“Nothing can be done about a boy who throws cats out of windows,” said old Abraham, my grandfather’s grandfather, in his Pressburger German. Abraham ruled from his corner of the parlor that doubled as a dining room, enthroned atop his hemorrhoid donut among his books of commentary. It was nearly dark, one of the last free evenings of the summer.
“But what if he’s lost?” my grandmother said, for the thousandth or millionth time.
“He isn’t lost,” Uncle Ray said, issuing the finding that ultimately prevailed in the family Talmud. “He knows where he is.”
At that moment, he found himself under a boxcar, hiding from a railroad bull, a big man named Creasey with a film on his left eye and patches of carroty hair growing on parts of his face where no hair ought to be. Creasey had already thrashed my grandfather soundly a number of times that summer. The first time he had jerked my grandfather’s arm up behind his back so hard the bones sang. The second time he had dragged my grandfather across the yard by an earlobe, to the main gate, where he applied his boot heel to the seat of my grandfather’s trousers. My grandfather claimed the earlobe still bore the print of Creasey’s thumb. The third time Creasey caught my grandfather trespassing, he strapped him thoroughly with the leather harness of his Pennsy uniform. This time my grandfather planned to stay under that boxcar until Creasey moved on or dropped dead.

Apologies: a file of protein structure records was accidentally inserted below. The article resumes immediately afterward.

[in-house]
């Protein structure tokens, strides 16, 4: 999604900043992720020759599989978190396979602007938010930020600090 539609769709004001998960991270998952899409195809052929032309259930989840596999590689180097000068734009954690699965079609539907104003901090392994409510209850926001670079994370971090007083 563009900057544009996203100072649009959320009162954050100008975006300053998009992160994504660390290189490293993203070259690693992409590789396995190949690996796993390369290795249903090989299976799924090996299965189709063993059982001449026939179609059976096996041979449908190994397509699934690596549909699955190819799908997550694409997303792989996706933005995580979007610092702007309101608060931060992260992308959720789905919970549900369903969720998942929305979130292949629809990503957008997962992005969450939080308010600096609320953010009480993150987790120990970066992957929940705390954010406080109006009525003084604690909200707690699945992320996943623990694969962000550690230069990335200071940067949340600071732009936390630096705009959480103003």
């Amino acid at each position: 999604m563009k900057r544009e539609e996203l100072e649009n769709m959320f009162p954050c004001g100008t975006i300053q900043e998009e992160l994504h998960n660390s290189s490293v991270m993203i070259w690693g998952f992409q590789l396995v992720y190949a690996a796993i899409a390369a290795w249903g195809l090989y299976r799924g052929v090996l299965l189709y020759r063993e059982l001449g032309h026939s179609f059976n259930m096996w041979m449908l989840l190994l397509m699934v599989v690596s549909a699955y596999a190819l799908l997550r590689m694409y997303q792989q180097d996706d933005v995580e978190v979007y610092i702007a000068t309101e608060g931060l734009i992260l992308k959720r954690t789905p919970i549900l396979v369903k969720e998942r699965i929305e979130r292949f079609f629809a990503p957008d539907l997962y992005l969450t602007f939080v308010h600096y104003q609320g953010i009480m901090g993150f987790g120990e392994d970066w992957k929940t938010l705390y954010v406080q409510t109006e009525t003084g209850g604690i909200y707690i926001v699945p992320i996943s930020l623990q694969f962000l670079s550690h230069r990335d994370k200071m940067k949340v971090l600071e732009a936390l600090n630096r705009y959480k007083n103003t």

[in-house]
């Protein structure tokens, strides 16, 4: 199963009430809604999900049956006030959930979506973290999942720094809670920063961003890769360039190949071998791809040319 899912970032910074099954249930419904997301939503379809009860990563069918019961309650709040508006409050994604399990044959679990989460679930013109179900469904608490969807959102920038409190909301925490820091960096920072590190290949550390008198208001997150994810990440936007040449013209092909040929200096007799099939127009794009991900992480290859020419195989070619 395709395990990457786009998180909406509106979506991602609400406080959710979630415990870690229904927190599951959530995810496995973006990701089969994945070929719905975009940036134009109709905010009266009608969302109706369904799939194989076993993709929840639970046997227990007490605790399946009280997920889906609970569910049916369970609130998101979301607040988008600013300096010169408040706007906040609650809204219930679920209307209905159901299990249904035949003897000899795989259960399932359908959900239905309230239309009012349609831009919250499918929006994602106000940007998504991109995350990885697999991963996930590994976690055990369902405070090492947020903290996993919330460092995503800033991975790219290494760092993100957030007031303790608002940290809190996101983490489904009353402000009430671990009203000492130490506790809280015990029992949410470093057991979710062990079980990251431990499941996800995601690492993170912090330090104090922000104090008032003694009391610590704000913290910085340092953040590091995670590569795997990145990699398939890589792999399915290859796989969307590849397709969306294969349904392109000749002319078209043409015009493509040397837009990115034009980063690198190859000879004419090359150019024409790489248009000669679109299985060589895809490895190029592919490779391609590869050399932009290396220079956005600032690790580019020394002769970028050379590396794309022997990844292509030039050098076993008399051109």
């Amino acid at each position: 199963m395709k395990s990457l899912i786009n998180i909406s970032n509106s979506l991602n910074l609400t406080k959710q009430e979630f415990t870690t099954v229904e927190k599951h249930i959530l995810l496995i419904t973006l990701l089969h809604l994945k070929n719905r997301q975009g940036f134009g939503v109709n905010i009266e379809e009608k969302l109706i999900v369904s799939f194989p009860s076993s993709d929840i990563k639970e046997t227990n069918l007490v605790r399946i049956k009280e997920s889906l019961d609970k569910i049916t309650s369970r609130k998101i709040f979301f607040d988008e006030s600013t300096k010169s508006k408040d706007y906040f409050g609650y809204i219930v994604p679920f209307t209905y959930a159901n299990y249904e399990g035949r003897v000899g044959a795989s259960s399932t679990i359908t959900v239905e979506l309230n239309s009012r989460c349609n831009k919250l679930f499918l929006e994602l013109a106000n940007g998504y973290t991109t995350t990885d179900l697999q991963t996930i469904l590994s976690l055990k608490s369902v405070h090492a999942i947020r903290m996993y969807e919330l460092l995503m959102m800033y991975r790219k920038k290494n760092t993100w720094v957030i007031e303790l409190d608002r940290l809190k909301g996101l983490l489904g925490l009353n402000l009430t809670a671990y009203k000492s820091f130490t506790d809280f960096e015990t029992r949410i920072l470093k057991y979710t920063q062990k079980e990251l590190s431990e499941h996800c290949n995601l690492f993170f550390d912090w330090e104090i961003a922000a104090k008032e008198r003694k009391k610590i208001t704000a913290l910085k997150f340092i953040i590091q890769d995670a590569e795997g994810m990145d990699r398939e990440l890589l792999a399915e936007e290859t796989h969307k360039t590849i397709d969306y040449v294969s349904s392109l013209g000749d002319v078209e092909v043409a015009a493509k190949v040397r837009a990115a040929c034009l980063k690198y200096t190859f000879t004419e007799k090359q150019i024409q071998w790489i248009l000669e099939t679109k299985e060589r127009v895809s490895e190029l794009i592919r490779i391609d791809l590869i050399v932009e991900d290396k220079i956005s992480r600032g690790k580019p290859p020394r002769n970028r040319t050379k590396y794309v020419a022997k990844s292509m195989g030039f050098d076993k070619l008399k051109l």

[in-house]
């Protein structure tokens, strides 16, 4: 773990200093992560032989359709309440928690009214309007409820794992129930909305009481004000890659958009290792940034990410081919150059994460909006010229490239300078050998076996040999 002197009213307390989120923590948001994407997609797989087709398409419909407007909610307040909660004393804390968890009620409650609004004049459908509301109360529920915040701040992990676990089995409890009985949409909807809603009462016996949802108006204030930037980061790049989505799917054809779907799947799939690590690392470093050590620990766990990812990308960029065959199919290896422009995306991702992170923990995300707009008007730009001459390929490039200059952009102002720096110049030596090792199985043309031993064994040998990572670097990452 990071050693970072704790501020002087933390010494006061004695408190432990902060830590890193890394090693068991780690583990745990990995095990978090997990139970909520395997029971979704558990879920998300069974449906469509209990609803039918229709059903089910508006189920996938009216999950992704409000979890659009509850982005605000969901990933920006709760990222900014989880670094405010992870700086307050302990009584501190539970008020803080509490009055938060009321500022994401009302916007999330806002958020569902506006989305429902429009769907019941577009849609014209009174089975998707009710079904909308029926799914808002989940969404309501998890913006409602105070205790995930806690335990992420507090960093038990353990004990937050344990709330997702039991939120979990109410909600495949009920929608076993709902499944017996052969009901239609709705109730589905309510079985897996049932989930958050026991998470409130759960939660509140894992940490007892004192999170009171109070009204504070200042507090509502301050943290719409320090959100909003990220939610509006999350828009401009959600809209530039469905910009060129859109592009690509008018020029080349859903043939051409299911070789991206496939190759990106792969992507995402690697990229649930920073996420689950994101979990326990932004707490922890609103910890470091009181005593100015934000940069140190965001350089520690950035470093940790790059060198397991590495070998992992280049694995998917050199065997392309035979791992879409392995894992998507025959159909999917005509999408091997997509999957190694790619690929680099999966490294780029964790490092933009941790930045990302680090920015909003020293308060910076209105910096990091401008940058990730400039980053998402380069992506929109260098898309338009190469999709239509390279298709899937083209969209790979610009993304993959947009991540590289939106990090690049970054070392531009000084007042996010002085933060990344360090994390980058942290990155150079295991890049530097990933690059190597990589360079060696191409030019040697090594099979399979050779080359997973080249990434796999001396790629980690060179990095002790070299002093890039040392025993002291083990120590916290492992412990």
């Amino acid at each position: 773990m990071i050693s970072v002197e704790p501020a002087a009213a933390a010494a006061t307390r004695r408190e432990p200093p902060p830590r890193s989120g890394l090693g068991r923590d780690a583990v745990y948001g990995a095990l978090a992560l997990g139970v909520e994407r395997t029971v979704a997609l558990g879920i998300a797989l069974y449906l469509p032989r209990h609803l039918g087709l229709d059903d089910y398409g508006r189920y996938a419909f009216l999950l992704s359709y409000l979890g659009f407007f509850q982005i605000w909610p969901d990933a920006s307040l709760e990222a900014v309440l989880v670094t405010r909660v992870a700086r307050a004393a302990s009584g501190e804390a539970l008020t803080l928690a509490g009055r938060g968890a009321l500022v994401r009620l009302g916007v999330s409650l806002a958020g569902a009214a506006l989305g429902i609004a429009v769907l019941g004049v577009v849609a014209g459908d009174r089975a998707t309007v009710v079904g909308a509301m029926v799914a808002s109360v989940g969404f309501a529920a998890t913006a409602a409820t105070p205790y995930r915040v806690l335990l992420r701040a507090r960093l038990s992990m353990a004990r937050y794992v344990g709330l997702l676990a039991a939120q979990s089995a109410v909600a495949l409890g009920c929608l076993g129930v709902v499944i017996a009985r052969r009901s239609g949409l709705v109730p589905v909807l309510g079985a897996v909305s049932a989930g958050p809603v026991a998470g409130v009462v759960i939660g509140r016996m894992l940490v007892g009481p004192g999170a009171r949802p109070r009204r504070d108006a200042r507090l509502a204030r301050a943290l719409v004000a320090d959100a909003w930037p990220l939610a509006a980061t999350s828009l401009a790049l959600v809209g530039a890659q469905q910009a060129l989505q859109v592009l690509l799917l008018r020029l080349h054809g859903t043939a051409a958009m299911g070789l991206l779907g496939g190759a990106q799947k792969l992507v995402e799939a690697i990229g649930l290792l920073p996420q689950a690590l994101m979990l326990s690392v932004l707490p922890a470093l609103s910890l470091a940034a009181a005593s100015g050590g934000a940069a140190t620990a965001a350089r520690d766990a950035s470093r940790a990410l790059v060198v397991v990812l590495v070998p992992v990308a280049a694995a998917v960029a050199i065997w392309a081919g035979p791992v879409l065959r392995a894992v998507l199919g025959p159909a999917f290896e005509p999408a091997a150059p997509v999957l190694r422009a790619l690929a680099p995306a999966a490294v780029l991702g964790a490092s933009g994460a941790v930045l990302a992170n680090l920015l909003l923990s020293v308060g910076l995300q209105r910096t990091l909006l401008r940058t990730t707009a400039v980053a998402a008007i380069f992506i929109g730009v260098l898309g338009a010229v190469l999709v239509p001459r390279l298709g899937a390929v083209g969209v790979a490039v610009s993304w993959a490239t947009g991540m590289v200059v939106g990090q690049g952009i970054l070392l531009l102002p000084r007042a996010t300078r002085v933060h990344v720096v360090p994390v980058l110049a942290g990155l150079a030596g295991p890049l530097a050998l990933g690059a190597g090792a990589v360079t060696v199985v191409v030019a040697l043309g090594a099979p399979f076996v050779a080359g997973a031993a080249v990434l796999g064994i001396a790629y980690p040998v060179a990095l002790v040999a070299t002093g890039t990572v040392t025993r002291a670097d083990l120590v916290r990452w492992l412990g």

At last Creasey trampled his fifth cigarette, took another swig, and moved off. My grandfather counted to thirty and then slid out from under the boxcar. He brushed the grit from his belly, where the skin prickled. He spotted Creasey, carrying a knapsack, making for one of the little stucco houses scattered, here and there, across the lots. On his first forays into the Greenwich Yards my grandfather had been charmed by the idea that railmen were cottaged like shepherds among the herded trains. He soon determined that the little bungalows were no one’s habitations. They had mesh grilles over their blackwashed windows, and if you put your ear to their doors you could hear a thrum of power, and sometimes a thunk like the clockwork of a bank vault. Until now my grandfather had never seen anybody going into one, or coming out.
Creasey fished a keyring from his hip and let himself in. The door closed softly behind him.
My grandfather knew that he ought to head for home, where a hot supper and an operetta of reproach awaited him. He was hungry, and practiced in deafness and the formulation of remorse. But he had come here, today, to stand one final time at the top of one particular signal bridge that he had come to think of as his own, and tell another summer goodbye.